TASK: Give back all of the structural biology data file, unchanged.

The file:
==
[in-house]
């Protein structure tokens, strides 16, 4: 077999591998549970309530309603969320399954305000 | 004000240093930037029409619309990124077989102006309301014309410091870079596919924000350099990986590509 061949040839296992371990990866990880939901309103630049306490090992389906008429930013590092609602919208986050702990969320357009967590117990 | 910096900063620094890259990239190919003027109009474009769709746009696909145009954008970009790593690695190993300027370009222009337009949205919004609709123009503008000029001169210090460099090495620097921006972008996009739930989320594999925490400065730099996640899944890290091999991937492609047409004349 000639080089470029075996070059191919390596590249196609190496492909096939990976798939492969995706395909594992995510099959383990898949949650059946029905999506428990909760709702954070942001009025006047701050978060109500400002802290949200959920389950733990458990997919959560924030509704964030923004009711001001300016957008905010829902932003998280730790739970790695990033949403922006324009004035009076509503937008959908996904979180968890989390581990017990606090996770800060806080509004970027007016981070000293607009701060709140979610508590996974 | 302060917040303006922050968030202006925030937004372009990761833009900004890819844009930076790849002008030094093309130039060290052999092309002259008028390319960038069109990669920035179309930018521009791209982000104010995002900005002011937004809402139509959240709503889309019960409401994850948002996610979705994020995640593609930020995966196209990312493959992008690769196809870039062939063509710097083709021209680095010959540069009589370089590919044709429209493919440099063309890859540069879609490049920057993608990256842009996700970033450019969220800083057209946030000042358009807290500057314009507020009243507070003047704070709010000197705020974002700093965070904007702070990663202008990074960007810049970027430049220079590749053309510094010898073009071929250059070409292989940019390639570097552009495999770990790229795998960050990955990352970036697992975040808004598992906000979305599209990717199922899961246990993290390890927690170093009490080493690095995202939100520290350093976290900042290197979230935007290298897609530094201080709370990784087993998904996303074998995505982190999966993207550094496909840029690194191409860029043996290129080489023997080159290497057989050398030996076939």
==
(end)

[in-house]
């Protein structure tokens, strides 16, 4: 077999591998549970309530309603969320399954305000 | 004000240093930037029409619309990124077989102006309301014309410091870079596919924000350099990986590509 061949040839296992371990990866990880939901309103630049306490090992389906008429930013590092609602919208986050702990969320357009967590117990 | 910096900063620094890259990239190919003027109009474009769709746009696909145009954008970009790593690695190993300027370009222009337009949205919004609709123009503008000029001169210090460099090495620097921006972008996009739930989320594999925490400065730099996640899944890290091999991937492609047409004349 000639080089470029075996070059191919390596590249196609190496492909096939990976798939492969995706395909594992995510099959383990898949949650059946029905999506428990909760709702954070942001009025006047701050978060109500400002802290949200959920389950733990458990997919959560924030509704964030923004009711001001300016957008905010829902932003998280730790739970790695990033949403922006324009004035009076509503937008959908996904979180968890989390581990017990606090996770800060806080509004970027007016981070000293607009701060709140979610508590996974 | 302060917040303006922050968030202006925030937004372009990761833009900004890819844009930076790849002008030094093309130039060290052999092309002259008028390319960038069109990669920035179309930018521009791209982000104010995002900005002011937004809402139509959240709503889309019960409401994850948002996610979705994020995640593609930020995966196209990312493959992008690769196809870039062939063509710097083709021209680095010959540069009589370089590919044709429209493919440099063309890859540069879609490049920057993608990256842009996700970033450019969220800083057209946030000042358009807290500057314009507020009243507070003047704070709010000197705020974002700093965070904007702070990663202008990074960007810049970027430049220079590749053309510094010898073009071929250059070409292989940019390639570097552009495999770990790229795998960050990955990352970036697992975040808004598992906000979305599209990717199922899961246990993290390890927690170093009490080493690095995202939100520290350093976290900042290197979230935007290298897609530094201080709370990784087993998904996303074998995505982190999966993207550094496909840029690194191409860029043996290129080489023997080159290497057989050398030996076939």